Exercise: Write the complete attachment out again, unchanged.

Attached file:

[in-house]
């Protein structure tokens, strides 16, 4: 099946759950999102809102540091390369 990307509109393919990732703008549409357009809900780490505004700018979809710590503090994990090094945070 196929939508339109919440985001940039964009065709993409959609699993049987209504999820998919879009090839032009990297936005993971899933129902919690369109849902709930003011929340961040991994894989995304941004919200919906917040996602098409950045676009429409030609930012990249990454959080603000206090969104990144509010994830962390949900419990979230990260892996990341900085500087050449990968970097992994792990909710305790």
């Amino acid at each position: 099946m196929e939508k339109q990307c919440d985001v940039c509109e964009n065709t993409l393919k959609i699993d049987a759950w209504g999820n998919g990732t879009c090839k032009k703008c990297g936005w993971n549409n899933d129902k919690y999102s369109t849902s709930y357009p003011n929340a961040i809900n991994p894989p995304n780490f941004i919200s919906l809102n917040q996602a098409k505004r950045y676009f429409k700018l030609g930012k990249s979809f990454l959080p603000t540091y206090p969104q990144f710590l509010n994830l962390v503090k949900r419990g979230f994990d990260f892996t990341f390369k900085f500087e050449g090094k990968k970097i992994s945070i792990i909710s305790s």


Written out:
[in-house]
């Protein structure tokens, strides 16, 4: 099946759950999102809102540091390369 990307509109393919990732703008549409357009809900780490505004700018979809710590503090994990090094945070 196929939508339109919440985001940039964009065709993409959609699993049987209504999820998919879009090839032009990297936005993971899933129902919690369109849902709930003011929340961040991994894989995304941004919200919906917040996602098409950045676009429409030609930012990249990454959080603000206090969104990144509010994830962390949900419990979230990260892996990341900085500087050449990968970097992994792990909710305790």
């Amino acid at each position: 099946m196929e939508k339109q990307c919440d985001v940039c509109e964009n065709t993409l393919k959609i699993d049987a759950w209504g999820n998919g990732t879009c090839k032009k703008c990297g936005w993971n549409n899933d129902k919690y999102s369109t849902s709930y357009p003011n929340a961040i809900n991994p894989p995304n780490f941004i919200s919906l809102n917040q996602a098409k505004r950045y676009f429409k700018l030609g930012k990249s979809f990454l959080p603000t540091y206090p969104q990144f710590l509010n994830l962390v503090k949900r419990g979230f994990d990260f892996t990341f390369k900085f500087e050449g090094k990968k970097i992994s945070i792990i909710s305790s």